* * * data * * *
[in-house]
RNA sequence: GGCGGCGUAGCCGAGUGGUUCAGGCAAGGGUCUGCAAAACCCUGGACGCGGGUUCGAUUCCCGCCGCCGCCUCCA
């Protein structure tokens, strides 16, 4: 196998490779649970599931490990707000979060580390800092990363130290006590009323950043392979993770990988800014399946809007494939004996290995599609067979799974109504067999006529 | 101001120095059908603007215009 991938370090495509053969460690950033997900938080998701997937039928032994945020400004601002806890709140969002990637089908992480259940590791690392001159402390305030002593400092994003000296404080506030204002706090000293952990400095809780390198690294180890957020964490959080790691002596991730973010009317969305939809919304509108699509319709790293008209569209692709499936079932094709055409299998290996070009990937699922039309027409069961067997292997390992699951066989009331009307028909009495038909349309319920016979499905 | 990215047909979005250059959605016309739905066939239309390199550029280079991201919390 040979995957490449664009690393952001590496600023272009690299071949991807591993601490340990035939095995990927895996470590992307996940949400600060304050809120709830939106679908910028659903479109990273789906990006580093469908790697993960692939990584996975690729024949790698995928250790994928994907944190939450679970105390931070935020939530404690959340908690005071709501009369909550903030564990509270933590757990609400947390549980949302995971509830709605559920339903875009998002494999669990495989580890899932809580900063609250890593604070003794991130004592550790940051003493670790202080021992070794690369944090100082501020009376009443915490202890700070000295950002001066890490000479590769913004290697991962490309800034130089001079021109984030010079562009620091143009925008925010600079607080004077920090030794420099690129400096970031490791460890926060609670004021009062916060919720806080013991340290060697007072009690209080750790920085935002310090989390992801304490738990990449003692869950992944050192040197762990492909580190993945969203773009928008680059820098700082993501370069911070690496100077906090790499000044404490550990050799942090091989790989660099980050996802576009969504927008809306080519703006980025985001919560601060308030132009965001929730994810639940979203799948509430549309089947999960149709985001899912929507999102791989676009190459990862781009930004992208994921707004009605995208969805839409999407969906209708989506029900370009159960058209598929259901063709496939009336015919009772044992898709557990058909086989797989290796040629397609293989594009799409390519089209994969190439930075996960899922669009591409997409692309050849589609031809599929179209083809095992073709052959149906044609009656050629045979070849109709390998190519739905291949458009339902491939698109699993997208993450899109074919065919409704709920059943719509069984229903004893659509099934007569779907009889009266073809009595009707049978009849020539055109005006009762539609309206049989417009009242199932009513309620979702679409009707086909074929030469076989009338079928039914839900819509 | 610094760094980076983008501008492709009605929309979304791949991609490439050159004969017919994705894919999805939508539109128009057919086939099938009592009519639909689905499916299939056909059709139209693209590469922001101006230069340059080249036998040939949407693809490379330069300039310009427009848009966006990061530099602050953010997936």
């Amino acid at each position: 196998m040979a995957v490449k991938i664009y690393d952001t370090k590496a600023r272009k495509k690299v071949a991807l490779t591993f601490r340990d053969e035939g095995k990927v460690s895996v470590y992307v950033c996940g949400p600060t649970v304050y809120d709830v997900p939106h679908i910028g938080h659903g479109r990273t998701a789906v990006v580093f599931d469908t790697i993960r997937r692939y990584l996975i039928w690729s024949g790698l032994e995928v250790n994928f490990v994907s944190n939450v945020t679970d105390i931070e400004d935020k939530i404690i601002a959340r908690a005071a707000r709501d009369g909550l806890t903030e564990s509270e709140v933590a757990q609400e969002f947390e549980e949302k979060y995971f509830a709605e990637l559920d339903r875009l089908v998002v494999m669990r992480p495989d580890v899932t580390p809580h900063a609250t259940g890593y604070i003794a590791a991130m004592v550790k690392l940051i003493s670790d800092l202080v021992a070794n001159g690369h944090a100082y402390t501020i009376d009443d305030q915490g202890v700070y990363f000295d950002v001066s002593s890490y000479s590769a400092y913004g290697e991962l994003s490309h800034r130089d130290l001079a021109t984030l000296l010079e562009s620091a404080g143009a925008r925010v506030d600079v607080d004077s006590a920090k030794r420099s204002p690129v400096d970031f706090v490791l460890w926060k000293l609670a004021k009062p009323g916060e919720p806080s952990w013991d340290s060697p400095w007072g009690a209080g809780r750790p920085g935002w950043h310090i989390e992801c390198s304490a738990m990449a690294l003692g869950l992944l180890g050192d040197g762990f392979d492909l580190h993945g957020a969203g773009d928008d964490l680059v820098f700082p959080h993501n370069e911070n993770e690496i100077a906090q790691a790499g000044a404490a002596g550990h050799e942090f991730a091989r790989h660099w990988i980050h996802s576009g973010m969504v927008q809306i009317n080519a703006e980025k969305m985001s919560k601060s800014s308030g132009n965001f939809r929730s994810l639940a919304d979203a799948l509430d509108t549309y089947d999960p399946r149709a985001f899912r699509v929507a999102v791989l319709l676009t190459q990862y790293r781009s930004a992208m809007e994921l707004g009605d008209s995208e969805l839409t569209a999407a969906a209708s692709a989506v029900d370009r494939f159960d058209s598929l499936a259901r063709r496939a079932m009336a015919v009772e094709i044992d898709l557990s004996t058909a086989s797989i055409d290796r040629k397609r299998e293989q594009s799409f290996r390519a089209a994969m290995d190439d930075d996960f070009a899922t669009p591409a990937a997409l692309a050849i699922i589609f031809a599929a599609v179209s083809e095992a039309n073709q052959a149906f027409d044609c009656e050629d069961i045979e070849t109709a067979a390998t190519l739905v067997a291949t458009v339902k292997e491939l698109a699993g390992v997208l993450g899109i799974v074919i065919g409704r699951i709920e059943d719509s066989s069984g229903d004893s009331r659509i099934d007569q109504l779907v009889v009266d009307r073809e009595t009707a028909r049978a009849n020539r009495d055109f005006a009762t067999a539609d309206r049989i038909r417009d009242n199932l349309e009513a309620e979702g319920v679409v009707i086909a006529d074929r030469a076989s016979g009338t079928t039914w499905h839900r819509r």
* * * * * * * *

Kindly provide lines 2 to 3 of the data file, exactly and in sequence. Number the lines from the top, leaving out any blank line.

RNA sequence: GGCGGCGUAGCCGAGUGGUUCAGGCAAGGGUCUGCAAAACCCUGGACGCGGGUUCGAUUCCCGCCGCCGCCUCCA
């Protein structure tokens, strides 16, 4: 196998490779649970599931490990707000979060580390800092990363130290006590009323950043392979993770990988800014399946809007494939004996290995599609067979799974109504067999006529 | 101001120095059908603007215009 991938370090495509053969460690950033997900938080998701997937039928032994945020400004601002806890709140969002990637089908992480259940590791690392001159402390305030002593400092994003000296404080506030204002706090000293952990400095809780390198690294180890957020964490959080790691002596991730973010009317969305939809919304509108699509319709790293008209569209692709499936079932094709055409299998290996070009990937699922039309027409069961067997292997390992699951066989009331009307028909009495038909349309319920016979499905 | 990215047909979005250059959605016309739905066939239309390199550029280079991201919390 040979995957490449664009690393952001590496600023272009690299071949991807591993601490340990035939095995990927895996470590992307996940949400600060304050809120709830939106679908910028659903479109990273789906990006580093469908790697993960692939990584996975690729024949790698995928250790994928994907944190939450679970105390931070935020939530404690959340908690005071709501009369909550903030564990509270933590757990609400947390549980949302995971509830709605559920339903875009998002494999669990495989580890899932809580900063609250890593604070003794991130004592550790940051003493670790202080021992070794690369944090100082501020009376009443915490202890700070000295950002001066890490000479590769913004290697991962490309800034130089001079021109984030010079562009620091143009925008925010600079607080004077920090030794420099690129400096970031490791460890926060609670004021009062916060919720806080013991340290060697007072009690209080750790920085935002310090989390992801304490738990990449003692869950992944050192040197762990492909580190993945969203773009928008680059820098700082993501370069911070690496100077906090790499000044404490550990050799942090091989790989660099980050996802576009969504927008809306080519703006980025985001919560601060308030132009965001929730994810639940979203799948509430549309089947999960149709985001899912929507999102791989676009190459990862781009930004992208994921707004009605995208969805839409999407969906209708989506029900370009159960058209598929259901063709496939009336015919009772044992898709557990058909086989797989290796040629397609293989594009799409390519089209994969190439930075996960899922669009591409997409692309050849589609031809599929179209083809095992073709052959149906044609009656050629045979070849109709390998190519739905291949458009339902491939698109699993997208993450899109074919065919409704709920059943719509069984229903004893659509099934007569779907009889009266073809009595009707049978009849020539055109005006009762539609309206049989417009009242199932009513309620979702679409009707086909074929030469076989009338079928039914839900819509 | 610094760094980076983008501008492709009605929309979304791949991609490439050159004969017919994705894919999805939508539109128009057919086939099938009592009519639909689905499916299939056909059709139209693209590469922001101006230069340059080249036998040939949407693809490379330069300039310009427009848009966006990061530099602050953010997936």